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A new reparations committee has been formed in Jamaica to determine if reparations should be given from Britain. The group is made of twelve academics, lawyers, Rastafarians and students. More than 600,000 Africans were shipped to the British colonies in the late 18th and early 19th centuries. The conditions of Jamaican slaves on the sugar plantations were considered more brutal than those of America. In turn, Jamaica was said to have the highest number of slave revolts than any other island of the Caribbean. There were over twelve reported conspiracies. Even the freed slaves were used against the enslaved by the British government. They were looked upon to settle any protest.

The practice of slavery in Jamaica was legally abolished on August 1, 1834. But the slaves, who were still subservient to owners, were now called apprentices, to adhere to the new government rule against slavery.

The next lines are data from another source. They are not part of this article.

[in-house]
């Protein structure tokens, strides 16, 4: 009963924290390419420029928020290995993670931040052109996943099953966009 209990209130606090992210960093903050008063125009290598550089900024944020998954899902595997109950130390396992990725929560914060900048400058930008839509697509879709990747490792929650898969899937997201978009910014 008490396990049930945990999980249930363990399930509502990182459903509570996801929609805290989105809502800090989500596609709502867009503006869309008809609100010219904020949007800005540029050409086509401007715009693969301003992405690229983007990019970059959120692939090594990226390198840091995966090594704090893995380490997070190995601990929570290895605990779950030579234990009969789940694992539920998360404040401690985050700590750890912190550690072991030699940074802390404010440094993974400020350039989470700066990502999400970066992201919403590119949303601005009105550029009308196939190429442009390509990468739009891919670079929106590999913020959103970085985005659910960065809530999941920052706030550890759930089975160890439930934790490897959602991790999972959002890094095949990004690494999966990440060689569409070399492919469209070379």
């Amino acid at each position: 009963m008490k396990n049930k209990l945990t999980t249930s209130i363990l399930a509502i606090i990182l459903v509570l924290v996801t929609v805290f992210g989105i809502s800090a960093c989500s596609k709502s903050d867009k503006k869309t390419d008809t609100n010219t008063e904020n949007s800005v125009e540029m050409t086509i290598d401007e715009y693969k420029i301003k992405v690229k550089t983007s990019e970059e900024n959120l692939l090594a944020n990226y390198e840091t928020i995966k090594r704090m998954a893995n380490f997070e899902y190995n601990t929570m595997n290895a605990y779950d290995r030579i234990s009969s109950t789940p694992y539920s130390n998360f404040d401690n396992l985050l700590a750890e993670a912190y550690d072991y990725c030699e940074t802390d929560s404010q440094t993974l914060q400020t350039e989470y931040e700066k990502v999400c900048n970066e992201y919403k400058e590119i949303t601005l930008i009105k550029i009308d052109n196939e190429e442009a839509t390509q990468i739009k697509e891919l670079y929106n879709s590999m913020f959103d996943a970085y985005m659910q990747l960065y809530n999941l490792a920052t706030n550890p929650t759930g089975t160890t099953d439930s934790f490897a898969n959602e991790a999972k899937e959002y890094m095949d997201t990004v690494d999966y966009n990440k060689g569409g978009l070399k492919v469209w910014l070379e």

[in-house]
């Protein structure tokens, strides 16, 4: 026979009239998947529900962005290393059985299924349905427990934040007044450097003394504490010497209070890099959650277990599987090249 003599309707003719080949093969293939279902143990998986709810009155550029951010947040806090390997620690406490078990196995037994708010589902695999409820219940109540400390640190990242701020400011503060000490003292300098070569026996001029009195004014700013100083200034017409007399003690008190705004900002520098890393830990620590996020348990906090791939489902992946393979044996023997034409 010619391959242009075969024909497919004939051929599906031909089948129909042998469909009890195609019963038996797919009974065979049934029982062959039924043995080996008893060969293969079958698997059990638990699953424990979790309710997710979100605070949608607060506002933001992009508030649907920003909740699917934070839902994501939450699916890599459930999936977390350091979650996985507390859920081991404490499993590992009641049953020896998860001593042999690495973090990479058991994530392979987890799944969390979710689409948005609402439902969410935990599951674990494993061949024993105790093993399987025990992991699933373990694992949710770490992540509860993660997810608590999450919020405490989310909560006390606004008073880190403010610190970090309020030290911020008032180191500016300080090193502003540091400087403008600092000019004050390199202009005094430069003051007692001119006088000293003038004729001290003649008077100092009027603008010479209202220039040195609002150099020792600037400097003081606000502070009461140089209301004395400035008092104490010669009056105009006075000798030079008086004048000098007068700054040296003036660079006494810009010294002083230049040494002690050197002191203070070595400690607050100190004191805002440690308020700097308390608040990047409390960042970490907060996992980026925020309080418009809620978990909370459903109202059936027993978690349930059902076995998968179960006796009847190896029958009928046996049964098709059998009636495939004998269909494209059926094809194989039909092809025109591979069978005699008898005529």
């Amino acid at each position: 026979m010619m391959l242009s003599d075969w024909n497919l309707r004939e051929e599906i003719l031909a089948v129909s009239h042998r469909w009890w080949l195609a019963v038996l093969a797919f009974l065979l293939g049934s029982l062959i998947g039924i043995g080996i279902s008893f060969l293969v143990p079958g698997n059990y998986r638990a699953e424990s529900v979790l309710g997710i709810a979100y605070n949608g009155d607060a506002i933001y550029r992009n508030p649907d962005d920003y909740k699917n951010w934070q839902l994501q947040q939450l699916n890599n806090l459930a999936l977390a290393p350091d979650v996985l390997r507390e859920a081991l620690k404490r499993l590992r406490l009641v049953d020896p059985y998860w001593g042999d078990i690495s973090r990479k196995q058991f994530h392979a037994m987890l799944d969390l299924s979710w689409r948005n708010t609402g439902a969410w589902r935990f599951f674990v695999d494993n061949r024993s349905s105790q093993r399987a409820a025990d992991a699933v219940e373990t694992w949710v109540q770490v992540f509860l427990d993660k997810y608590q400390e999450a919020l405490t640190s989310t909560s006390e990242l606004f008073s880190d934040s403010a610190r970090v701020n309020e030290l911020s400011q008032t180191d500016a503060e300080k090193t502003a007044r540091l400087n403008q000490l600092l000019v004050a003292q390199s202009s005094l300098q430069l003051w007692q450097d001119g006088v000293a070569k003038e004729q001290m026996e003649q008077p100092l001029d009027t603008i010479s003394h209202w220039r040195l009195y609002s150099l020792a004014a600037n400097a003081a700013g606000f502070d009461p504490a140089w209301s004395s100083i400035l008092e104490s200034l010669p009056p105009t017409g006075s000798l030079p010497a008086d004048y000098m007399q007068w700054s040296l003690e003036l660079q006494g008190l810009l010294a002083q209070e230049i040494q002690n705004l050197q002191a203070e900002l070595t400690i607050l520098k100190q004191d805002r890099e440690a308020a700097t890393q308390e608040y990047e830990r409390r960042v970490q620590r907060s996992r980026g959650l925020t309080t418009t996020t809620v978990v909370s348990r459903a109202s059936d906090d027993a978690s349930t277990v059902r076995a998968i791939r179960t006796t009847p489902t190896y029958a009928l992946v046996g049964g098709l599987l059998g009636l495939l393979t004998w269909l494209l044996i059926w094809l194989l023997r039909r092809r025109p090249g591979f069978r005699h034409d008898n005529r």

There has been no clear dollar figure for reparations, but some experts have quoted trillions of dollars, based on the effect slavery had on the Caribbean economy. The Rastafarian community has asked for billion of dollars to help resettle the 500,000 people within the country. The committee has been given 2.5 years to state their case and be heard by the British government. They have also considered the request for a formal apology from Britain.

This is the second attempt at reparations by Jamaica. The first was in 2009, which was dropped after the depletion of funds. A few years prior, in 2006, British Prime Minister Tony Blair expressed concern for the slave trade activity of Britain but did not issue a formal apology.

The current committee is under legal guidance by Anthony Gifford, a prominent British-Jamaican lawyer.


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